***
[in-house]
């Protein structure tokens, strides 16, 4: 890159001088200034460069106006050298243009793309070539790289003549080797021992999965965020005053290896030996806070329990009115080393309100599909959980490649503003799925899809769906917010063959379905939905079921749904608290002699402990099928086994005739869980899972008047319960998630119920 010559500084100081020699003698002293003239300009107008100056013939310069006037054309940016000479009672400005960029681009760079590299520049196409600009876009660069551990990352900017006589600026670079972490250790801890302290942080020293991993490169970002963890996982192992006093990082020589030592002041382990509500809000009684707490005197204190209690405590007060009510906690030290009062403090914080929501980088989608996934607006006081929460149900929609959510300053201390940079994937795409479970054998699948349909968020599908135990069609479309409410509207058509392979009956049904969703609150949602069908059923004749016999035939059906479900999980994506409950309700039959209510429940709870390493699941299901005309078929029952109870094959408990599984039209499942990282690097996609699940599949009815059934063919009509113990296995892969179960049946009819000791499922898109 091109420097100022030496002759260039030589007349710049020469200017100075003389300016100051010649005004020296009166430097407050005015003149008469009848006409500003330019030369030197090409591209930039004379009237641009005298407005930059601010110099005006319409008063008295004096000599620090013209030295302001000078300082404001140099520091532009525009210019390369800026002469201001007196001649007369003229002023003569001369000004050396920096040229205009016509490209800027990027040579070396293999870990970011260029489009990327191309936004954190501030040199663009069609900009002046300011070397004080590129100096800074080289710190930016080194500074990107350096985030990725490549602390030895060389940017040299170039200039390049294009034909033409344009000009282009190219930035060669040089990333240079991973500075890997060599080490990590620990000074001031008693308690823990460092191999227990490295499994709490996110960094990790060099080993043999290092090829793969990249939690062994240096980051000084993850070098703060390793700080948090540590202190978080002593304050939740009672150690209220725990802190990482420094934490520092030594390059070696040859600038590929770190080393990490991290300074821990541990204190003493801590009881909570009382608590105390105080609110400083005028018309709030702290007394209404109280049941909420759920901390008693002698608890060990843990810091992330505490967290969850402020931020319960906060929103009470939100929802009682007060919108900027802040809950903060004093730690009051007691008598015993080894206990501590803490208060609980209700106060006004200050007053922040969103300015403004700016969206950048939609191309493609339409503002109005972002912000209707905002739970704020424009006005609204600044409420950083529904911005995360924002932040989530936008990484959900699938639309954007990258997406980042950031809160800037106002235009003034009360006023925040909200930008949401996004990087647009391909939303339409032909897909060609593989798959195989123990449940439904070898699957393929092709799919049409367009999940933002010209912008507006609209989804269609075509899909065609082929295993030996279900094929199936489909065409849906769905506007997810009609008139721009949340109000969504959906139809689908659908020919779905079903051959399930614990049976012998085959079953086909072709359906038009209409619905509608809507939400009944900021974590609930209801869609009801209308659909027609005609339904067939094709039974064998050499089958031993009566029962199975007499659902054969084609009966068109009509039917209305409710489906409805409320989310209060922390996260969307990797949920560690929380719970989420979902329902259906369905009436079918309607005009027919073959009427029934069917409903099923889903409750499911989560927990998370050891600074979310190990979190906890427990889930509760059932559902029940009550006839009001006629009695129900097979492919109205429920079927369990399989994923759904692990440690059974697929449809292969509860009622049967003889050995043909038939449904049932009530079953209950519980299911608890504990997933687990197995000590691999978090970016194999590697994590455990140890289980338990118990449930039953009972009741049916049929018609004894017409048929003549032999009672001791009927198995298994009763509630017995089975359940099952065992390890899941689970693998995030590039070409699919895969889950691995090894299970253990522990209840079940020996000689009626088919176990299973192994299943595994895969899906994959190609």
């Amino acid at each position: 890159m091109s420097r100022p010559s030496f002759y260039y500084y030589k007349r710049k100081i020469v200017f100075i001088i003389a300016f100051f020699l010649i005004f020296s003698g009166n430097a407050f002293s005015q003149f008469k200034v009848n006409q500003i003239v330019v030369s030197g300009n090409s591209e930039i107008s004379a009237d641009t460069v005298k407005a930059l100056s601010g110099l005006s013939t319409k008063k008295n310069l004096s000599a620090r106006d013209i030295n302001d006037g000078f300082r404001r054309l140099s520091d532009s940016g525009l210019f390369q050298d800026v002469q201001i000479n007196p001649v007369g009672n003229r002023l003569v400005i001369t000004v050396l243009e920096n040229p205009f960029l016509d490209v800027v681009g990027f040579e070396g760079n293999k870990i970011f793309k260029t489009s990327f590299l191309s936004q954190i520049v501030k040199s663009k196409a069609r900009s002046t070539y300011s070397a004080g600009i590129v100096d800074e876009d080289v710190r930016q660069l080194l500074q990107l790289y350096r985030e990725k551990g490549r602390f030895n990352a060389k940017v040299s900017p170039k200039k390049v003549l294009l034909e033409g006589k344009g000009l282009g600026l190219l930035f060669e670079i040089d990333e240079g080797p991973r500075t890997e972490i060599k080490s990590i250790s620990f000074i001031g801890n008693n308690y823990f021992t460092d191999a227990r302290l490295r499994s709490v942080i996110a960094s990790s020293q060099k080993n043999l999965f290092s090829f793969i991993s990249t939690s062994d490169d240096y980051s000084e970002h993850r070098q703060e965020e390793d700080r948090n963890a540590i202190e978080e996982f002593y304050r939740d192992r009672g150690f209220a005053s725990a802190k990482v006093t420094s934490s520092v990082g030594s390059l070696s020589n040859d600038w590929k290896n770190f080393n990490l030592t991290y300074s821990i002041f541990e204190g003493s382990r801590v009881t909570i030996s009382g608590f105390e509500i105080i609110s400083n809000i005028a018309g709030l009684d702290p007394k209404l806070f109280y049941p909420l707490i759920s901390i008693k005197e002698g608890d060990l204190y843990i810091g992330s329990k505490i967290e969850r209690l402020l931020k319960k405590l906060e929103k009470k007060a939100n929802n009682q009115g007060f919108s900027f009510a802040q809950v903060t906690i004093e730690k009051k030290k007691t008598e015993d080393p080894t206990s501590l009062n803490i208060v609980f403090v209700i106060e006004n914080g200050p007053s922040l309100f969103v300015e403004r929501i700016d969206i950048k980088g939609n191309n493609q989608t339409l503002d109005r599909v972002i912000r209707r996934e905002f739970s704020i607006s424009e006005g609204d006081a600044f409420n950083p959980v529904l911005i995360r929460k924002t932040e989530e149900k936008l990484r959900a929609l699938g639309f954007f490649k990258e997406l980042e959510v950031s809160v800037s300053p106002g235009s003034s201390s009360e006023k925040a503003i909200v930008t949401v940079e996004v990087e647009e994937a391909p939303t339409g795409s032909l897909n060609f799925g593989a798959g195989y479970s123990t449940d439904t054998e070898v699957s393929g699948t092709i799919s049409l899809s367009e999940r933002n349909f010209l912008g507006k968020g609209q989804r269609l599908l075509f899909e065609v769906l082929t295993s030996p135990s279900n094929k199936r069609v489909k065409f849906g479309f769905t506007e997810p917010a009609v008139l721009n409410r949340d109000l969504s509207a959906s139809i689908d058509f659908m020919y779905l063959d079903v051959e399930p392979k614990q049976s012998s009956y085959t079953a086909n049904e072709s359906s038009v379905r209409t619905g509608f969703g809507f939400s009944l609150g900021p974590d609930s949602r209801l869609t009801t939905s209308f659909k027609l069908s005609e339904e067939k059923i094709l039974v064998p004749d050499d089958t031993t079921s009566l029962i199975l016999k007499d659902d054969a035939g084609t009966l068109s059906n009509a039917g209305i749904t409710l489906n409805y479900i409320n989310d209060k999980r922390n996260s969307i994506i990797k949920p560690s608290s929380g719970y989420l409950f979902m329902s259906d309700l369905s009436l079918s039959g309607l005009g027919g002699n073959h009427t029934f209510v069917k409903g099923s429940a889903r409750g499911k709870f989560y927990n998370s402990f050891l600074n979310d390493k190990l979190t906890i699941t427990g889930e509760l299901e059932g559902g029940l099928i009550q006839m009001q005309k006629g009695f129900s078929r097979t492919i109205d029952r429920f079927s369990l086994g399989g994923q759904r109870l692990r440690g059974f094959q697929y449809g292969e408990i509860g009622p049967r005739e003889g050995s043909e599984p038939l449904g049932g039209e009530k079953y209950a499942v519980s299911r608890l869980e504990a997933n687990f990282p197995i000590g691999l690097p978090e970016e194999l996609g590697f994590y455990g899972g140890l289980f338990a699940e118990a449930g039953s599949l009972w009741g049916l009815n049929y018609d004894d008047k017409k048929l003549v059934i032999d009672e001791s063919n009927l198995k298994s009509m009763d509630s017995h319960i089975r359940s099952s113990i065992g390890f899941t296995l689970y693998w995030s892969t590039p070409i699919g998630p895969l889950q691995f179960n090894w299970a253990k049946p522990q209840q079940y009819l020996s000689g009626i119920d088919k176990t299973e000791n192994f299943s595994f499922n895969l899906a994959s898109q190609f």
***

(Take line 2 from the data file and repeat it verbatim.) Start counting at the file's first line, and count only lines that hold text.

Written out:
């Protein structure tokens, strides 16, 4: 890159001088200034460069106006050298243009793309070539790289003549080797021992999965965020005053290896030996806070329990009115080393309100599909959980490649503003799925899809769906917010063959379905939905079921749904608290002699402990099928086994005739869980899972008047319960998630119920 010559500084100081020699003698002293003239300009107008100056013939310069006037054309940016000479009672400005960029681009760079590299520049196409600009876009660069551990990352900017006589600026670079972490250790801890302290942080020293991993490169970002963890996982192992006093990082020589030592002041382990509500809000009684707490005197204190209690405590007060009510906690030290009062403090914080929501980088989608996934607006006081929460149900929609959510300053201390940079994937795409479970054998699948349909968020599908135990069609479309409410509207058509392979009956049904969703609150949602069908059923004749016999035939059906479900999980994506409950309700039959209510429940709870390493699941299901005309078929029952109870094959408990599984039209499942990282690097996609699940599949009815059934063919009509113990296995892969179960049946009819000791499922898109 091109420097100022030496002759260039030589007349710049020469200017100075003389300016100051010649005004020296009166430097407050005015003149008469009848006409500003330019030369030197090409591209930039004379009237641009005298407005930059601010110099005006319409008063008295004096000599620090013209030295302001000078300082404001140099520091532009525009210019390369800026002469201001007196001649007369003229002023003569001369000004050396920096040229205009016509490209800027990027040579070396293999870990970011260029489009990327191309936004954190501030040199663009069609900009002046300011070397004080590129100096800074080289710190930016080194500074990107350096985030990725490549602390030895060389940017040299170039200039390049294009034909033409344009000009282009190219930035060669040089990333240079991973500075890997060599080490990590620990000074001031008693308690823990460092191999227990490295499994709490996110960094990790060099080993043999290092090829793969990249939690062994240096980051000084993850070098703060390793700080948090540590202190978080002593304050939740009672150690209220725990802190990482420094934490520092030594390059070696040859600038590929770190080393990490991290300074821990541990204190003493801590009881909570009382608590105390105080609110400083005028018309709030702290007394209404109280049941909420759920901390008693002698608890060990843990810091992330505490967290969850402020931020319960906060929103009470939100929802009682007060919108900027802040809950903060004093730690009051007691008598015993080894206990501590803490208060609980209700106060006004200050007053922040969103300015403004700016969206950048939609191309493609339409503002109005972002912000209707905002739970704020424009006005609204600044409420950083529904911005995360924002932040989530936008990484959900699938639309954007990258997406980042950031809160800037106002235009003034009360006023925040909200930008949401996004990087647009391909939303339409032909897909060609593989798959195989123990449940439904070898699957393929092709799919049409367009999940933002010209912008507006609209989804269609075509899909065609082929295993030996279900094929199936489909065409849906769905506007997810009609008139721009949340109000969504959906139809689908659908020919779905079903051959399930614990049976012998085959079953086909072709359906038009209409619905509608809507939400009944900021974590609930209801869609009801209308659909027609005609339904067939094709039974064998050499089958031993009566029962199975007499659902054969084609009966068109009509039917209305409710489906409805409320989310209060922390996260969307990797949920560690929380719970989420979902329902259906369905009436079918309607005009027919073959009427029934069917409903099923889903409750499911989560927990998370050891600074979310190990979190906890427990889930509760059932559902029940009550006839009001006629009695129900097979492919109205429920079927369990399989994923759904692990440690059974697929449809292969509860009622049967003889050995043909038939449904049932009530079953209950519980299911608890504990997933687990197995000590691999978090970016194999590697994590455990140890289980338990118990449930039953009972009741049916049929018609004894017409048929003549032999009672001791009927198995298994009763509630017995089975359940099952065992390890899941689970693998995030590039070409699919895969889950691995090894299970253990522990209840079940020996000689009626088919176990299973192994299943595994895969899906994959190609």